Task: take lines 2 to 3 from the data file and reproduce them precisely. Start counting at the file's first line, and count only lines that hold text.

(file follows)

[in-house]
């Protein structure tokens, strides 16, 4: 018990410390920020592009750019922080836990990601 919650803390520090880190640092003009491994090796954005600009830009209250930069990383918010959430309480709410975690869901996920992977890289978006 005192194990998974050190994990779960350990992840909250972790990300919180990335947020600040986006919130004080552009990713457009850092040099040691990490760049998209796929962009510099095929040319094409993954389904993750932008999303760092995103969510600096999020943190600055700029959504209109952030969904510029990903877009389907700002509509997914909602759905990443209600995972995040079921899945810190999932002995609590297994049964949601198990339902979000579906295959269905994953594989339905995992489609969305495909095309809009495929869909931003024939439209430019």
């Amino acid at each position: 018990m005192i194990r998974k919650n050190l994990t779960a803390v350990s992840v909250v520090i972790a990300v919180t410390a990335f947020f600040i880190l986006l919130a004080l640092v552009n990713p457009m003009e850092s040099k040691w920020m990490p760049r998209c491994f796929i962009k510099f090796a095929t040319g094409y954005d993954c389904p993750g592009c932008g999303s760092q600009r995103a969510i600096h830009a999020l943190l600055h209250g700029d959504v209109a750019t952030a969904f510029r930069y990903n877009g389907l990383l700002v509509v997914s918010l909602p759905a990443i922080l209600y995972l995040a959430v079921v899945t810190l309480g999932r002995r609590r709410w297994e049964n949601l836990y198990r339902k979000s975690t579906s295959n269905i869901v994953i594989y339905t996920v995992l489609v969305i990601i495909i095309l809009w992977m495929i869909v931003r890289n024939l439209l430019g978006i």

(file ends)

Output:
């Protein structure tokens, strides 16, 4: 018990410390920020592009750019922080836990990601 919650803390520090880190640092003009491994090796954005600009830009209250930069990383918010959430309480709410975690869901996920992977890289978006 005192194990998974050190994990779960350990992840909250972790990300919180990335947020600040986006919130004080552009990713457009850092040099040691990490760049998209796929962009510099095929040319094409993954389904993750932008999303760092995103969510600096999020943190600055700029959504209109952030969904510029990903877009389907700002509509997914909602759905990443209600995972995040079921899945810190999932002995609590297994049964949601198990339902979000579906295959269905994953594989339905995992489609969305495909095309809009495929869909931003024939439209430019």
């Amino acid at each position: 018990m005192i194990r998974k919650n050190l994990t779960a803390v350990s992840v909250v520090i972790a990300v919180t410390a990335f947020f600040i880190l986006l919130a004080l640092v552009n990713p457009m003009e850092s040099k040691w920020m990490p760049r998209c491994f796929i962009k510099f090796a095929t040319g094409y954005d993954c389904p993750g592009c932008g999303s760092q600009r995103a969510i600096h830009a999020l943190l600055h209250g700029d959504v209109a750019t952030a969904f510029r930069y990903n877009g389907l990383l700002v509509v997914s918010l909602p759905a990443i922080l209600y995972l995040a959430v079921v899945t810190l309480g999932r002995r609590r709410w297994e049964n949601l836990y198990r339902k979000s975690t579906s295959n269905i869901v994953i594989y339905t996920v995992l489609v969305i990601i495909i095309l809009w992977m495929i869909v931003r890289n024939l439209l430019g978006i």